Thursday, October 1, 2015

Revisting Rafa's Dilemmas

For the past few matches, Real Madrid have been without 2 of our key attacking players: Gareth Bale and James Rodriguez. And though there is much left to be desired over our last 2 matches (0-0 to Malaga, and a doze-worthy 2-0 against Malmo last night), it's easy to fall into the wrong conclusions generated by a few superficial observations. 
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It's undeniable that following our 6-0 drubbing of Espanyol, things have been a tad dry from a goal scoring point of view (1-0 over Granada, 1-2 over Athletic Bilbao, 0-0 against Malaga and 0-2 over Malmo). Fingers have been pointing and whispers have been directed towards Cristiano Ronaldo and how his 5 goals in La Liga are a deception since they have come from a single game only. I on the other hand, personally believe that the fingers are pointed at the wrong people. We should be looking at Gareth Bale and James Rodriguez instead. We have been without Gareth Bale since the Granada game and the goals have dried up since. In his 4 appearances so far this season, Bale has scored 2 goals and dished out 3 assists - and we're not yet counting plays which include winning penalties or plays which he helps to create but isn't credited with a goal or assist for. So as surprising as it may seem to be, it's difficult not to come to a conclusion that Gareth Bale has become incredibly important to Rafa Benitez's system. 
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Rafa's Dilemma: System vs. Personnel
Like most managers, even the rotation-obsessed Rafa Benitez has an A-List and B-List of players in his squad. Having lost 2 of his prime A-listers however (Bale and James), Rafa Benitez has had a look at his bench and has found that he only has one remaining A-lister to deploy: Isco. 
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So against Granada, he did a very characteristically Rafa Benitez thing: he started Lucas Vasquez on the right side of a 4-2-3-1 to replace James while Isco played as a classic 10 - keeping his 4-2-3-1. It was a drab 1-0 win for us which clearly needed a re-look at his approach to squad management.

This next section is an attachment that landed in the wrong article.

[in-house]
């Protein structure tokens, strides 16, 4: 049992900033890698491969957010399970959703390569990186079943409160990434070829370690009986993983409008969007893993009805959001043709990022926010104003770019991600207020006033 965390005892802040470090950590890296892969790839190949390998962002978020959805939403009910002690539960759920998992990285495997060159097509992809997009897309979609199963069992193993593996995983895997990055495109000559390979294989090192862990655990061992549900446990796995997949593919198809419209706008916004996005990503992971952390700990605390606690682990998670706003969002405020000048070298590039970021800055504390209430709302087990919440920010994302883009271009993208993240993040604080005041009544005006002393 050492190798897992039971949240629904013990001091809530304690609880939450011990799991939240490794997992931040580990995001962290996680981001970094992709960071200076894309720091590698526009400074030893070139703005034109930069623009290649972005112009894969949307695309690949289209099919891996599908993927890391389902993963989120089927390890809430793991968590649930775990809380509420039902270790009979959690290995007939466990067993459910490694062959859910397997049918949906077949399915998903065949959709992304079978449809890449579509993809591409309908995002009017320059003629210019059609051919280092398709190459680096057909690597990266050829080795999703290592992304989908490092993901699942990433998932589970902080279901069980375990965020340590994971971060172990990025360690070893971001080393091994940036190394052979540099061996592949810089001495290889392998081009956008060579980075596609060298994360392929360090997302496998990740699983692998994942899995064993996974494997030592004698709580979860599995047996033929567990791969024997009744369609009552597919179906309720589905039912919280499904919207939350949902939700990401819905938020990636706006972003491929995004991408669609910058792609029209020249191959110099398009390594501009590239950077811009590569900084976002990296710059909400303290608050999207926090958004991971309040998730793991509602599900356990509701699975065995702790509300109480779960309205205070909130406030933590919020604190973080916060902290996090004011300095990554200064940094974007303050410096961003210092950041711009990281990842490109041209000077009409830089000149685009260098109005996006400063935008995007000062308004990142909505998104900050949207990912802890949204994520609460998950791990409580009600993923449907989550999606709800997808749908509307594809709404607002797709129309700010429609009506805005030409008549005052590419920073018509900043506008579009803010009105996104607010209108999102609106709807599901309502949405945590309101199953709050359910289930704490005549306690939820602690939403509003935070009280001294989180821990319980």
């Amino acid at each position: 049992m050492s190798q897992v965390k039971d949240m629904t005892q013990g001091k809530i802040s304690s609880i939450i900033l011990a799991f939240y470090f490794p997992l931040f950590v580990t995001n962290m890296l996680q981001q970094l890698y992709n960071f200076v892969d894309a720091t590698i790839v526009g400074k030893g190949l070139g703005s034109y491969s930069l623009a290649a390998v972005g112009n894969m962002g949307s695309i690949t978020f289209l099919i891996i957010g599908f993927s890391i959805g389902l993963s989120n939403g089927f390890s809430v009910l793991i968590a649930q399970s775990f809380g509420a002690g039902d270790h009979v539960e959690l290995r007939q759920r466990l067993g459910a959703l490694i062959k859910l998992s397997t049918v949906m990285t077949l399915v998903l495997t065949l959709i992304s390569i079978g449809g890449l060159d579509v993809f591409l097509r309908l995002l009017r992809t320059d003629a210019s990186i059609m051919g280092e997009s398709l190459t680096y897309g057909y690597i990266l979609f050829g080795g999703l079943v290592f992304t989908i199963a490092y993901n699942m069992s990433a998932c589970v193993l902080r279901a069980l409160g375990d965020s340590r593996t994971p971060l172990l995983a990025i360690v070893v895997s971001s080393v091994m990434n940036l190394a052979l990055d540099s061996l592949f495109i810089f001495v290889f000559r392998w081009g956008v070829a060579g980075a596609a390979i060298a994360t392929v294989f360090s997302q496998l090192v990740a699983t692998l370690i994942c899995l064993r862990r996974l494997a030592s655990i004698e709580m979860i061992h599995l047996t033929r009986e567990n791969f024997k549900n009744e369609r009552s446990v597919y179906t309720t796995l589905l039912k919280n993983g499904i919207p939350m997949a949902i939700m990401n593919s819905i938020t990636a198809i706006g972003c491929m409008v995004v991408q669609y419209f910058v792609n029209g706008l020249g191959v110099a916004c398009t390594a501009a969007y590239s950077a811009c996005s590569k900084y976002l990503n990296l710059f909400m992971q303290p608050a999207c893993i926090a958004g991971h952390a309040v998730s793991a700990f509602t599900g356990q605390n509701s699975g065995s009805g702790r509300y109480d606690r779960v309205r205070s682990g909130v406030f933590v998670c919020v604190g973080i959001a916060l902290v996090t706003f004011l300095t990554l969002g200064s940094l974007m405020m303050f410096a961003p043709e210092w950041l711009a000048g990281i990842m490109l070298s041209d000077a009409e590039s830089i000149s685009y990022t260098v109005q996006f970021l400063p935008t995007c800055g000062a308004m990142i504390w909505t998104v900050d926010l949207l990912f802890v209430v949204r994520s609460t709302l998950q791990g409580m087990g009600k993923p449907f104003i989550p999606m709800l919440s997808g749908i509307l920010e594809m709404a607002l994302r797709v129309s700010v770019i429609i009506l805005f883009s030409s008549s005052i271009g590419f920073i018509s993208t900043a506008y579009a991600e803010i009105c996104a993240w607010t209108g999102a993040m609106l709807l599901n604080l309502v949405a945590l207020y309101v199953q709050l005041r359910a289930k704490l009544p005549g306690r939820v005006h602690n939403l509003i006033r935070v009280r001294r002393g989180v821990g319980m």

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What is Rafa Benitez to do now that without Bale and James, and with only Isco as only the remainig 'A-lister' from the bench, he finds himself with more affinity to his B-List Central midfielders (Kovacic, Casemiro) than his attacking wingers (Jese, Cheryshev, Vasquez). What he ultimately decided to do after the Granada game, was a big surprise.
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Revisiting the 4-3-3
Real Madrid's lineup vs. Athletic Bilbao - A classic Ancelotti 4-3-3 formation. Stats and diagrams courtesy of whoscored.com
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It was thus a shock when against Bilbao, he took a different tact: shocking us all by going for a Carlo Ancelotti-esque 4-3-3: with a midfield trio of Kovacic-Kroos-Modric. He noted in a post-match interview later that he used 3 different formations throughout the match: 4-3-3, 4-4-2 and 4-2-3-1. The composition of the midfield was classic Real Madrid Ancelotti - with Kroos sitting deep center, flanked by Modric to his right, and his fellow Croatian Kovacic (who is proving to be an astute signing) on the left. The front line mostly played narrow with Cristiano drifting center lots of times in a bid to get into goal scoring positions, while Isco played on the right, looking also to drift closer to his operating comfort zone. The game was decided by Benzema, and did not see the sort of fluid, attacking brand of football that we associate with Benitez's predecessor.
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Against Malaga last weekend, Isco played as part of the midfield - but given his instincts as a '10' pushed up a lot more aggressively compared to Modric. Kroos carried on playing the same role he performed last year under Ancelotti. Stats and diagrams courtesy of whoscored.com